Using Facebook Networks to Find Points of Access into Communities

Facebook group network visualization

Suppose you’re coming to a new city and you want to meet the community you like. Of course you’d probably ask your friends first, but what if you want to go beyond what your immediate surrounding can offer and explore a new group of people? Facebook can be a good tool for that and we’ll demonstrate that using a case from our practice as an example.

Client: PLAYBerlin platform
Objective: Find the key people in several local music and art groups in order to know more about what’s happening in their respective scenes.

For this job we were contacted by PLAYBerlin online music and arts platform to make analysis of three different music and art groups based in Berlin. Our objective was to find the most active people and to invite them to join PLAYBerlin network, so they could be informed about each others’ activity and post their news and events on PLAYBerlin.Com website. Knowing the most connected people in each group would also help PLAYBerlin to know who are the people generating most of the activity in the local scene.

The first step is to know what the actual communities should be. In this case, it was Vulkaandance – the group that organises monthly parties around the city, Ninety-Five – a small gallery-club, and 032c (the largest group) – the group associated with 032c art and culture bi-annual magazine published in Berlin. The interest here was to see how the local alternative music scene and the alternative art scene connect. What are the people that are interested in interactions between the groups in particular?

Approaching these groups is difficult, because there are more than 400 members in each, so it’s not easy to know who to contact first. Instead, we decided to identify the people who have the most connections both within their own group and also to the other groups analysed. This way we would find the individuals who are involved across the different communities and would most likely to be involved into PLAYBerlin project, which is an online platform connecting music, performance and contemporary dance.

We exported the groups data using NetVizz application and opened the graphs using Gephi visualisation software. The nodes in the graph designate the Facebook profiles and the connections are the friend links between them. A more precise analysis would also include some sort of measurement of communication intensity between the people in the network (e.g. the number of “likes” they recently left to each other’s content), however, in this case we were more interested in the structural properties of the network, rather than the functional ones.

In order to render the graph more readable, we applied ForcedAtlas layout, ranged the nodes according to their betweenness centrality (the higher the value,  the more is the node’s relative influence in the network), and ran a community detection algorithm that shows the groups of nodes that are more densely connected to each other than to the rest of the network. We obtained this image as a result:

We then left only 5% (133 out of 2660) of the most connected nodes in order to have a clearer picture of influence in this network. This produced a more readable image of the most influential profiles for these three groups combined.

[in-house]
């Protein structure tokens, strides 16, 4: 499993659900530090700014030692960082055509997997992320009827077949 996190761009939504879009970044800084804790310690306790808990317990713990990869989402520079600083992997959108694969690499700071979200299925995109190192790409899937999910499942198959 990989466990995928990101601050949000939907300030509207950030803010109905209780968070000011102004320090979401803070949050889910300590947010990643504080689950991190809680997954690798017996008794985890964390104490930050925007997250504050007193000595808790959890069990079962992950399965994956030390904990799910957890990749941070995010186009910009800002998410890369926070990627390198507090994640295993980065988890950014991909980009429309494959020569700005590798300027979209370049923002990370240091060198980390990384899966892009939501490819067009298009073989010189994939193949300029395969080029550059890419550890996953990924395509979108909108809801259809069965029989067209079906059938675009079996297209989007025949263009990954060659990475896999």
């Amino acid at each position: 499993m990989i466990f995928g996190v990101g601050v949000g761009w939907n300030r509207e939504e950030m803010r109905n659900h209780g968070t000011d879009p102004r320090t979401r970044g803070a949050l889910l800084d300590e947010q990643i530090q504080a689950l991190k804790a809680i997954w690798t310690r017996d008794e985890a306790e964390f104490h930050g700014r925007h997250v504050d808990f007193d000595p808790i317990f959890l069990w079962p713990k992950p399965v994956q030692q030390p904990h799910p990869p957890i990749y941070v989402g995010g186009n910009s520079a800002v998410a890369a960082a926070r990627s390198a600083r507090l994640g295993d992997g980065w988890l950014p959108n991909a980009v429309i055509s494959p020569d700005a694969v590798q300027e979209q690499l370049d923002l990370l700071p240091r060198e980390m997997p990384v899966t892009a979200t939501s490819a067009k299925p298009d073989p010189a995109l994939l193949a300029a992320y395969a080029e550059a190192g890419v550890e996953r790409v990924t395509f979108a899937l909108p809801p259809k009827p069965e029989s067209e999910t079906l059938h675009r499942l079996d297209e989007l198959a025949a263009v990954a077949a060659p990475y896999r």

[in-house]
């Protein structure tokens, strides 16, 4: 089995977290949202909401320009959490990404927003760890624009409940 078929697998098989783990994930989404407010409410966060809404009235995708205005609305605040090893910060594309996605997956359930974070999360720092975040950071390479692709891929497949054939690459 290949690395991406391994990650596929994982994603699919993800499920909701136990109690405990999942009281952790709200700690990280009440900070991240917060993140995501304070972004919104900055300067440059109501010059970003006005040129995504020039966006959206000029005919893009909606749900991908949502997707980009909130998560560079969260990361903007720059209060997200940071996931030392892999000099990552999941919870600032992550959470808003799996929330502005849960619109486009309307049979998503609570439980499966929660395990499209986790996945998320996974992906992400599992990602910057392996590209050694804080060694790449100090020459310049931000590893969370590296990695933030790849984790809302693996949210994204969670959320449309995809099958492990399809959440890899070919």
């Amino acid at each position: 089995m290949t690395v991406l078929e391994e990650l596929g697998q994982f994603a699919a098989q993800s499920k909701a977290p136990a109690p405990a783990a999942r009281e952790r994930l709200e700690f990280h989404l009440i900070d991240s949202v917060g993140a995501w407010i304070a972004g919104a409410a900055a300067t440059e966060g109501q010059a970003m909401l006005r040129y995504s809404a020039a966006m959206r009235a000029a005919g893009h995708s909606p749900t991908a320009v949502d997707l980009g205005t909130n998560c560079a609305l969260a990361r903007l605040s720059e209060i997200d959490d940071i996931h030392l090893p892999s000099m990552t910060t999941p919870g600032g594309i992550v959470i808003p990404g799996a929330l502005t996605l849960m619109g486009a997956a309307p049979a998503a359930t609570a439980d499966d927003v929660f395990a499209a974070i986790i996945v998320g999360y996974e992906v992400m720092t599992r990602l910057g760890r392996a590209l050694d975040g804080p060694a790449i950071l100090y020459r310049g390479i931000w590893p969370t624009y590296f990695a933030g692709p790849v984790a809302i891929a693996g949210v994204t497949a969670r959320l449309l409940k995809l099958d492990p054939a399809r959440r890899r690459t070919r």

As we can see, there are four distinct communities in the three groups designated by different colors. The biggest one is the blue (most influential nodes are Arcademi – an online platform for art and design, Joerg Koch – the editor of 032c magazine), and Mono Kultur (another small art and fashion magazine from Berlin). The green one is smaller and the most influential nodes are Alexis Zavialoff (works for a popular art book distribution company Motto Berlin) and Sang Bleu (also publishing). The yellow one is mainly the music group from Vulcandance where the most influential nodes are Nomad Uno (a DJ) and Emil Angelov (another DJ). The pink group (Carson Chan – writer and journalist, Maxime Ballesteros – photographer) is very interesting, because they have connections across the different groups and play quite an important roles in bringing the communities together. Also Gianni Calvini is an important node in the network, as he connects the music and art communities together.

What can we do with this information?

1) We identified the 10 individuals among the initial 2500 people and can now contact them directly using Facebook message facility or its advertising service.

2) We also got a much better insight into the main interests that unify these communities. As we’ve seen, the art group that we were researching gravitated towards the people running the art magazine / distribution channels. The music group gravitated towards the DJs. The people who link those groups together are mainly the journalists and photographers who are probably involved into activities of all these groups to some extent.

3) We can use this information  to make links between the groups, deliver the messages to these communities in a more focused way, as well as access the information that they distribute more efficiently.

The same approach can be used if you want to be quickly introduced to a new scene at a new city. Find a few groups you find interesting, identify the key members using some basic social network analysis, check out their profiles and contact them for more information. This is a fast and efficient way of scouring through very complex (and not easily available) information, that can help people connect bypassing the content filters imposed by Facebook. There is of course the question of privacy, but as we’re focusing on the most connected profiles here, it is likely that the individuals identified will be more or less public personas that welcome this sort of attention.